Not everyone is willing or able to share their personal struggles with others, but for Jason Wegner (BA/BEd '21), opening up about his journey with Bipolar 1 Disorder has become a superpower in his practice as a middle school teacher.
Born and raised in Lethbridge, Wegner began his time at the University of Lethbridge in 2015, and in reflecting on that period early in his undergraduate studies, he sees hints of what was to come. "I was doing really well in my first year of university. I was taking five classes, working two jobs and playing hockey at night, and those were very late nights, but I was still doing everything really well," he recalls. "It was kind of a tell that my illness was starting to show itself. I was shorting myself on sleep and still had high energy and was doing everything well, so that was the initial sign of my hypomania."
Some speedbumps in his first year resulted in Wegner not being accepted to the Faculty of Education in his second year, so he pivoted to taking business and Career and Technology Studies (CTS) courses, but says he faced an identity crisis as his illness began to bubble to the surface.
Spiraling into mania
"I was 19, going into the fall semester of my second year, and that's when I started experimenting with drugs to help me sleep and destress," he says, adding that an experience with psilocybin, or magic mushrooms, in December of 2016 was a real glimpse into what mania would be like just six months later. It was the decision to take LSD, more commonly known as acid, in the summer of 2017 that took things over the top, just as he was preparing to take a trip to Africa to build schools.
"It was one of the primary triggers of my manic episode. I was already starting to show signs of mania, but that was the tipping point," Wegner says. "The perfect storm for bipolar disorder is stress, lack of sleep and drug use, and I had all three of those as I was going to Africa."
The 16-day trip to Africa came just two weeks after the decision to take LSD, and Wegner says he was in "high mania" at that point.
"I took 300 pages of notes, over two hours of audio journals and tons of videos during that time, which was all characterized by rapid thoughts, pressured speech, antagonistic behaviour, highly emotional and complete insomnia. I was sleeping maybe three or four hours a night, getting in fights with people on the trip and having all these grandiose ideas," he says. "When my parents picked me up at the airport, it was very concerning because I was talking nonstop, rambling and going off topic, and I could barely hold a sentence coherently."
The manic episode lasted about six weeks, spanning his time in Africa plus a month back in Lethbridge, and ultimately resulted in 57 days in hospital in the acute psychiatry ward. After weeks of refusing medication, Wegner finally decided he was all in on his recovery, but stepping back into society proved difficult.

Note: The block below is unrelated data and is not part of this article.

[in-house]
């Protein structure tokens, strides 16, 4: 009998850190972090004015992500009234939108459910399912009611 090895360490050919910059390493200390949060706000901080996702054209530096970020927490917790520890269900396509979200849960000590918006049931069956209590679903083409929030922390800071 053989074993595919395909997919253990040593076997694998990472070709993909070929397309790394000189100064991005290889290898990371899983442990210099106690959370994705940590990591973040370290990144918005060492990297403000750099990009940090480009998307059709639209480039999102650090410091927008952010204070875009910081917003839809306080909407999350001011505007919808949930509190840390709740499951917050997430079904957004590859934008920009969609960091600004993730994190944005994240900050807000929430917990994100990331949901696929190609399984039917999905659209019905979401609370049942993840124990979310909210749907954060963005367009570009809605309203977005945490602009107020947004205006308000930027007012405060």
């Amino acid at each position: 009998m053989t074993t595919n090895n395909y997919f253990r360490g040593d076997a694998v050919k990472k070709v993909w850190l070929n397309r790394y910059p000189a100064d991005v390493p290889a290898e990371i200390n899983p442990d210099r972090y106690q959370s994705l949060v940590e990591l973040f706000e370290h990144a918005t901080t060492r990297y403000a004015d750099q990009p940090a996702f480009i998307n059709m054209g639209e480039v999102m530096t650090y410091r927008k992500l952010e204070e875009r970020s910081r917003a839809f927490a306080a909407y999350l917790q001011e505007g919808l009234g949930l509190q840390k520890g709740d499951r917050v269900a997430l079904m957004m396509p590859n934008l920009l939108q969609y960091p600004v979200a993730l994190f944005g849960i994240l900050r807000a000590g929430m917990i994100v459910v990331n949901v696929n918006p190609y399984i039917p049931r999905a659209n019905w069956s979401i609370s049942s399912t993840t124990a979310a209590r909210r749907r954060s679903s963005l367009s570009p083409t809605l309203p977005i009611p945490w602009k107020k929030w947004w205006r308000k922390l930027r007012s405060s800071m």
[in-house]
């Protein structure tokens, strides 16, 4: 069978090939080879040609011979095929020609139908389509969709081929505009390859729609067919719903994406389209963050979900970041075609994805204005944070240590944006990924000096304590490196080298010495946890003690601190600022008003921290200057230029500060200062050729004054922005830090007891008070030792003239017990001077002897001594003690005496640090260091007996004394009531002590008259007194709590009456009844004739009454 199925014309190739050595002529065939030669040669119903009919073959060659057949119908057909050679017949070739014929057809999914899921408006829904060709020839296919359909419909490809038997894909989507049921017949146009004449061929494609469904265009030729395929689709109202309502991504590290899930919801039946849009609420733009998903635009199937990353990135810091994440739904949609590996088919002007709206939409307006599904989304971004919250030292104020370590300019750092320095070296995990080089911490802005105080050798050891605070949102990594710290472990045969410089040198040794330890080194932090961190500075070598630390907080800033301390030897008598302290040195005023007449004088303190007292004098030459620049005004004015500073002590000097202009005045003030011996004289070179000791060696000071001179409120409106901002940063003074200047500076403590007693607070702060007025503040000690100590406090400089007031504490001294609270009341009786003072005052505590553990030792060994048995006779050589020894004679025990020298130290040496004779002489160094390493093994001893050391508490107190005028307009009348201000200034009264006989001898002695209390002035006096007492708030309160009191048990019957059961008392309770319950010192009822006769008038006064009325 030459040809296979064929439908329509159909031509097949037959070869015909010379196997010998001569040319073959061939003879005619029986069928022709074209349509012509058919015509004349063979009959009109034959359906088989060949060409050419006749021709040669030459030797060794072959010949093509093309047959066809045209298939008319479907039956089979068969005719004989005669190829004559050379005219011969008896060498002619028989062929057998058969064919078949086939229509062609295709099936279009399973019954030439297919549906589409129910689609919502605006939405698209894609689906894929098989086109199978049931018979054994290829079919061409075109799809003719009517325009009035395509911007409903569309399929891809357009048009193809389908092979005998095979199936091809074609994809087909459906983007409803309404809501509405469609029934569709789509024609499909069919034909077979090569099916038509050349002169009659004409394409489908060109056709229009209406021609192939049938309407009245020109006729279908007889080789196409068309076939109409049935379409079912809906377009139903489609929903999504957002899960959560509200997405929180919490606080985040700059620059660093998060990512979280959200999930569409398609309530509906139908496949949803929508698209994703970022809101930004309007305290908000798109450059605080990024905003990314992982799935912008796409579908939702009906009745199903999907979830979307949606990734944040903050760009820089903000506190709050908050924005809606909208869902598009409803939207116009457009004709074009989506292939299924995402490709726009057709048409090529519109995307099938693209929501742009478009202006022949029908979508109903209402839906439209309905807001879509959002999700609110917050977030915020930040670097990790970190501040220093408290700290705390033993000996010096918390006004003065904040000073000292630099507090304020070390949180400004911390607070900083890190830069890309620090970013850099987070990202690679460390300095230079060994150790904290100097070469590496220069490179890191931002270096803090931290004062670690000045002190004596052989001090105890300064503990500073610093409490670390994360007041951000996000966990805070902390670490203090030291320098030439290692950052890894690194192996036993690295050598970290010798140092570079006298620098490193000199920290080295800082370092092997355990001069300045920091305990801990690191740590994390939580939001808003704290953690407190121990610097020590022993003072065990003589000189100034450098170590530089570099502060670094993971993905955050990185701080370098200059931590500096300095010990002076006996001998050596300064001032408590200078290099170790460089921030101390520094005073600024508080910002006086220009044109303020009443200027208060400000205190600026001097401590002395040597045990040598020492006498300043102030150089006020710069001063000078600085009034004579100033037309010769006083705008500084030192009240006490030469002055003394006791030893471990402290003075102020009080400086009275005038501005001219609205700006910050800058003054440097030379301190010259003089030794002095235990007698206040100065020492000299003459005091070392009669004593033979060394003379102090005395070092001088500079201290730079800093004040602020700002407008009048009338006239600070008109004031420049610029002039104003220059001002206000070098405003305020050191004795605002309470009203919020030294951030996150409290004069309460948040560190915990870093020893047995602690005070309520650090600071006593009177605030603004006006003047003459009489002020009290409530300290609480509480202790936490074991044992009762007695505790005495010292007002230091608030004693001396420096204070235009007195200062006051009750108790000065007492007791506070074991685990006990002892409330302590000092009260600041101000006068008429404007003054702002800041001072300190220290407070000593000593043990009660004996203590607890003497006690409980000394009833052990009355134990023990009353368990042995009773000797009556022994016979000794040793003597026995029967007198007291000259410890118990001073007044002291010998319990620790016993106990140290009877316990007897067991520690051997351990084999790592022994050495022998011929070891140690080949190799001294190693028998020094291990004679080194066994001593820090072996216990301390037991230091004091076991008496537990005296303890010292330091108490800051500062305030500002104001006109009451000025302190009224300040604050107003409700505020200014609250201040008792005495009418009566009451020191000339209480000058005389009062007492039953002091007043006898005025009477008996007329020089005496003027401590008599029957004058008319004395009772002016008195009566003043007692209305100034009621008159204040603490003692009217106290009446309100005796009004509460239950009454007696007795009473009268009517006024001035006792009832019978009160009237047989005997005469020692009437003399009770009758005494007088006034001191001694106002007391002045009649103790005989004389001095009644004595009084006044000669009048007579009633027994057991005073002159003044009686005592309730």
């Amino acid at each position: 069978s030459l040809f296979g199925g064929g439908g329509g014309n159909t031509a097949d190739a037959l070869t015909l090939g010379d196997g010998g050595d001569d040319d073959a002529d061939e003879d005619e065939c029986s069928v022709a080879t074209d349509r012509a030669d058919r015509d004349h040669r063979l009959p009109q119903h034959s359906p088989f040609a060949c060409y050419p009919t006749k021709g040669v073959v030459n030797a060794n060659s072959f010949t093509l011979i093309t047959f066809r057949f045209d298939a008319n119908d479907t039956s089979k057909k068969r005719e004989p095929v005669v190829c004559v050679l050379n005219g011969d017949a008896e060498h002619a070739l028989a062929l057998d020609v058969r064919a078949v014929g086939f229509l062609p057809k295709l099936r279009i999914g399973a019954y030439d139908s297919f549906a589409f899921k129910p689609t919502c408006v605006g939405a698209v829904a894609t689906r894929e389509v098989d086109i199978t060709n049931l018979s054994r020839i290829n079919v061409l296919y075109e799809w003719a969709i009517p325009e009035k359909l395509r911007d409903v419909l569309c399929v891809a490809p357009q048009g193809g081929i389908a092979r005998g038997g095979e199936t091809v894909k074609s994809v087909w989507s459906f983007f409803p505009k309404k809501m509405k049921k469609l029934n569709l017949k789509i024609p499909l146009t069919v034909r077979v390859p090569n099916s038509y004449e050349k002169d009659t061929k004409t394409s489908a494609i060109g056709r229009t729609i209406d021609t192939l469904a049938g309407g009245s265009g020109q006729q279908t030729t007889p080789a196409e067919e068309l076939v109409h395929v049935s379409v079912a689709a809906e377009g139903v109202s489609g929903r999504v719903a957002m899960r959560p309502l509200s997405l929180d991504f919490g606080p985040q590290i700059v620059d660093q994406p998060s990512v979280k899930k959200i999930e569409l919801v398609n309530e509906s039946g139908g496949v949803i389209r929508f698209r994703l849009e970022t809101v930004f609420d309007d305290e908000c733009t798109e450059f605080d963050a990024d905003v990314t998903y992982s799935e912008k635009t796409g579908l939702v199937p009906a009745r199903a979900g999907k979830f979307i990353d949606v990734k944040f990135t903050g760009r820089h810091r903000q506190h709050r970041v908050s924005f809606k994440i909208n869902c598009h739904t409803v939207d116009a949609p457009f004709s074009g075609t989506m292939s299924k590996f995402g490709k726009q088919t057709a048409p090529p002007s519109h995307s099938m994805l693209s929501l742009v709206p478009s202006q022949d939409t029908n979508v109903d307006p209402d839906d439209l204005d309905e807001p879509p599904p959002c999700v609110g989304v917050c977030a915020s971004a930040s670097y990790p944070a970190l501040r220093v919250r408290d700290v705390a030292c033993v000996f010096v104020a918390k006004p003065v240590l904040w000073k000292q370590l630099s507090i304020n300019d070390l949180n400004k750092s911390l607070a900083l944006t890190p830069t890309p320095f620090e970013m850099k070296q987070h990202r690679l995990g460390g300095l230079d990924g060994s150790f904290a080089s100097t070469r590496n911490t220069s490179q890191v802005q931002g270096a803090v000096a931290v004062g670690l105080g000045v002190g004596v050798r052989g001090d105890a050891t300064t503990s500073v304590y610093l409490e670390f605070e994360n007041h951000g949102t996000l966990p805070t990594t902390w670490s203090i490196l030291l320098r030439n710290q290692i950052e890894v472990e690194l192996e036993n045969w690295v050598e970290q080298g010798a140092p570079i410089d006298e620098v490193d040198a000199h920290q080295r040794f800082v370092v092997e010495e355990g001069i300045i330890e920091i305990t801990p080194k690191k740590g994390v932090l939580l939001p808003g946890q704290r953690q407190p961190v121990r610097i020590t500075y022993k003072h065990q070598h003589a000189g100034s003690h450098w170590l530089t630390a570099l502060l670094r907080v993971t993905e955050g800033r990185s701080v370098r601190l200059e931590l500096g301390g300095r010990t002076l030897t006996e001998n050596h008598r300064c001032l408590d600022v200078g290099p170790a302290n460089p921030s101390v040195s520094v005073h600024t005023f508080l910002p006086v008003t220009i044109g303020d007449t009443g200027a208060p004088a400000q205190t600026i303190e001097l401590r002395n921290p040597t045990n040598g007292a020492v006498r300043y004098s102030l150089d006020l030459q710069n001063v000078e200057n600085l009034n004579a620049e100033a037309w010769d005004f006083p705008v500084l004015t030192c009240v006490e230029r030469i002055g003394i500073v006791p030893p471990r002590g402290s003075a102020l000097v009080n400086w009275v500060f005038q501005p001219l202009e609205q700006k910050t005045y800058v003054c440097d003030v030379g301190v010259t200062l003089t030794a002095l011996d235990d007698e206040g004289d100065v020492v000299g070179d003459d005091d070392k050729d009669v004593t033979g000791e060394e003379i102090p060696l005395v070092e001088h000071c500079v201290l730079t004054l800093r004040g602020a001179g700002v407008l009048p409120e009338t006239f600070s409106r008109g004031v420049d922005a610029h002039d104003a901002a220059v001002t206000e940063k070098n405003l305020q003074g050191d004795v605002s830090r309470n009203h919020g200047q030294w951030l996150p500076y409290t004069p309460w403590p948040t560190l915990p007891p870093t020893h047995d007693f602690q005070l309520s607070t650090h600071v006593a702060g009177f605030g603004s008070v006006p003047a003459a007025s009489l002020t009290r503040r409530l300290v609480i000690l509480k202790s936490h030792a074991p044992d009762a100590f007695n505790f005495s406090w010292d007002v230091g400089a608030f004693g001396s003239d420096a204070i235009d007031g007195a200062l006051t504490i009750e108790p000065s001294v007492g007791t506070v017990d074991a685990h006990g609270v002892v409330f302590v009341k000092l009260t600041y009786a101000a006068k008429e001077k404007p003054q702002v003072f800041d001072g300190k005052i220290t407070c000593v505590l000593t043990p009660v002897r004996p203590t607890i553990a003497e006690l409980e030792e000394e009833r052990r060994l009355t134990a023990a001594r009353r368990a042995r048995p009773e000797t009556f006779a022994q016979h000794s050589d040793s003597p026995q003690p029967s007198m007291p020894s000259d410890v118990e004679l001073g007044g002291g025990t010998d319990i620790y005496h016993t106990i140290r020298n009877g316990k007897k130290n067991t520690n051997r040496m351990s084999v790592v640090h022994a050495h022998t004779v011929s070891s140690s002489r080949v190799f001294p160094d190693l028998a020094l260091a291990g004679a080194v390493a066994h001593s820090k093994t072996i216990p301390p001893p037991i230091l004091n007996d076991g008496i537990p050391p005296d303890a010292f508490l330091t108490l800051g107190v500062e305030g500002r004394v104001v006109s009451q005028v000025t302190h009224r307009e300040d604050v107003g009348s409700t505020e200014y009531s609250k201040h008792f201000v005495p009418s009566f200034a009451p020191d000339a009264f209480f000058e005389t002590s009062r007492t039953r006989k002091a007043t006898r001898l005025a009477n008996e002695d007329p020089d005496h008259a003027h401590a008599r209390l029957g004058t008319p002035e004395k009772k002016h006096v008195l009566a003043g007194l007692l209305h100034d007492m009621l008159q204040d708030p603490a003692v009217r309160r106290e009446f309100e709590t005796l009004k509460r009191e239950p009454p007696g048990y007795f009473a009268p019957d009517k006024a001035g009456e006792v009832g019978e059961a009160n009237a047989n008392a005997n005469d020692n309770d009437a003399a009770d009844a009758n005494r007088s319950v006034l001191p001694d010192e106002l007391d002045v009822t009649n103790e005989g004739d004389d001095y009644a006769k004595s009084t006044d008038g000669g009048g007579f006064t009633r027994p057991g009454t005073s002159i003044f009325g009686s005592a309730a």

First signs of recovery
"I had a really great psychiatrist in hospital who told me I could have my life back and be successful if I was disciplined in my recovery, and that was really what I needed to hear," Wegner says. "I had seven months of severe depression, characterized by lethargy and huge weight gain – I gained 70 pounds in a year – because what comes up must come down in bipolar disorder. It was 22 changes and adjustments to medication before we got it right, because it was like trying to hit a bullseye on a dartboard that keeps moving."
After months of chipping away at recovery, Wegner returned to classes at ULethbridge, majoring in English with his sights once again set on being a teacher. It was at this point he realized he could try to make a difference for others.
"All of the depression and feelings of lethargy and weight gain and losing my lifestyle, I asked myself if it was all happening to me, or if it was all happening for me, so I could serve others and live a life of empowering others," he says. "That reframing changed everything."
Sharing his story
Once he was admitted to the Faculty of Education, Wegner had positive experiences interacting vulnerably with students during all three of his practicum placements in the field. He also wrote and published a book: Manic Man: How to Live Successfully With a Severe Mental Illness.
"I would say by going through all that I've gone through, I can connect with students on a whole other level; I've turned it into an advantage," he says. "I'm not debilitated by my illness, if anything I'm stronger because of it."
"It informs my practice, I can build amazing relationships with students because I'm vulnerable about my story; when I open up and get emotional, they see me as a real person and connect with me, and I can also connect them with different resources and be an ear for them."
Things have now come full circle for Wegner, who is currently teaching eighth grade at Wilson Middle School, where he was once a student.
"There's some of my old teachers who are still kicking around there who really impacted me, which is super cool," he says. "I just want to make a difference. Every single morning I'm out greeting every student by name to see how they're doing and giving unconditional care, because that may be the only positive exchange they have all day."
"A lot of students are struggling with trauma, and by me being vulnerable and open, I invite them to be open about their struggles too. I want my classroom to be a safe space."
Wegner has shared his story widely, including with current Faculty of Education students in a presentation during the Spring 2023 semester. He says while his focus right now is on being the best teacher he can be, he could see himself returning to ULethbridge one day as an instructor.